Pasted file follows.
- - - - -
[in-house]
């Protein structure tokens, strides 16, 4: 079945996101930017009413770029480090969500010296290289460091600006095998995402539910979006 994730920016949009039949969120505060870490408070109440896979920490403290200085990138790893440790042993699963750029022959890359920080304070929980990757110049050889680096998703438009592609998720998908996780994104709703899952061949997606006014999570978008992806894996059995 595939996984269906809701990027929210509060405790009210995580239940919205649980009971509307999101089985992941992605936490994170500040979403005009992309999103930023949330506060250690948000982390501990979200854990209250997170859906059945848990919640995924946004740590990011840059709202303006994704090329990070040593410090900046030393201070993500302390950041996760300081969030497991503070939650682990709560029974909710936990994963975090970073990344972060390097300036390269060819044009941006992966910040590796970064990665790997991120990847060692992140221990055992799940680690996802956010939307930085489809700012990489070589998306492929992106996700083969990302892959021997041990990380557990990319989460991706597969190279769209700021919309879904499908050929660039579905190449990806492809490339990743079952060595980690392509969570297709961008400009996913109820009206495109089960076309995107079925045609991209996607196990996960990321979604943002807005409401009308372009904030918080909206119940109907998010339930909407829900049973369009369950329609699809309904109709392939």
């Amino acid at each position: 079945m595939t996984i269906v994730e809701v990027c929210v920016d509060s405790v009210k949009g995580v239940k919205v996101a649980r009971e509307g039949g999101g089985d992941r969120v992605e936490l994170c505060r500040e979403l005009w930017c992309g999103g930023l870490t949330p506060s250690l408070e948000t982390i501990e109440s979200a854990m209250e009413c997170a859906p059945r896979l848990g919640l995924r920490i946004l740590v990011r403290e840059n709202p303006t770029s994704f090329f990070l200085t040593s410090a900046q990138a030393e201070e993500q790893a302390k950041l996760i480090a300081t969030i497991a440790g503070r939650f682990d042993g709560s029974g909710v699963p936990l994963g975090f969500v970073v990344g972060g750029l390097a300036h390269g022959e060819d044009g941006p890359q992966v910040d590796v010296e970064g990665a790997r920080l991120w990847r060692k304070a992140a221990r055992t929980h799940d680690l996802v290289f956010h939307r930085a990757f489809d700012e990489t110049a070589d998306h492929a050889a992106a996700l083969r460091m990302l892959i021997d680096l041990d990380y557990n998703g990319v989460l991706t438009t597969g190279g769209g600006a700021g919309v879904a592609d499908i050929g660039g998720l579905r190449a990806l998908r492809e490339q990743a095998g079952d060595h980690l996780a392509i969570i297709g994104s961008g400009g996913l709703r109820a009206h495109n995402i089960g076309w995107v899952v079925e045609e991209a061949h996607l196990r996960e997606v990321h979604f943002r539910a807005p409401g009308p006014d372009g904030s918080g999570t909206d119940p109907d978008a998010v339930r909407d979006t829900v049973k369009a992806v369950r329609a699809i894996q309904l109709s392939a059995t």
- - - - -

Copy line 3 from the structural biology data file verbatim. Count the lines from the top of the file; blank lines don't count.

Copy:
């Amino acid at each position: 079945m595939t996984i269906v994730e809701v990027c929210v920016d509060s405790v009210k949009g995580v239940k919205v996101a649980r009971e509307g039949g999101g089985d992941r969120v992605e936490l994170c505060r500040e979403l005009w930017c992309g999103g930023l870490t949330p506060s250690l408070e948000t982390i501990e109440s979200a854990m209250e009413c997170a859906p059945r896979l848990g919640l995924r920490i946004l740590v990011r403290e840059n709202p303006t770029s994704f090329f990070l200085t040593s410090a900046q990138a030393e201070e993500q790893a302390k950041l996760i480090a300081t969030i497991a440790g503070r939650f682990d042993g709560s029974g909710v699963p936990l994963g975090f969500v970073v990344g972060g750029l390097a300036h390269g022959e060819d044009g941006p890359q992966v910040d590796v010296e970064g990665a790997r920080l991120w990847r060692k304070a992140a221990r055992t929980h799940d680690l996802v290289f956010h939307r930085a990757f489809d700012e990489t110049a070589d998306h492929a050889a992106a996700l083969r460091m990302l892959i021997d680096l041990d990380y557990n998703g990319v989460l991706t438009t597969g190279g769209g600006a700021g919309v879904a592609d499908i050929g660039g998720l579905r190449a990806l998908r492809e490339q990743a095998g079952d060595h980690l996780a392509i969570i297709g994104s961008g400009g996913l709703r109820a009206h495109n995402i089960g076309w995107v899952v079925e045609e991209a061949h996607l196990r996960e997606v990321h979604f943002r539910a807005p409401g009308p006014d372009g904030s918080g999570t909206d119940p109907d978008a998010v339930r909407d979006t829900v049973k369009a992806v369950r329609a699809i894996q309904l109709s392939a059995t």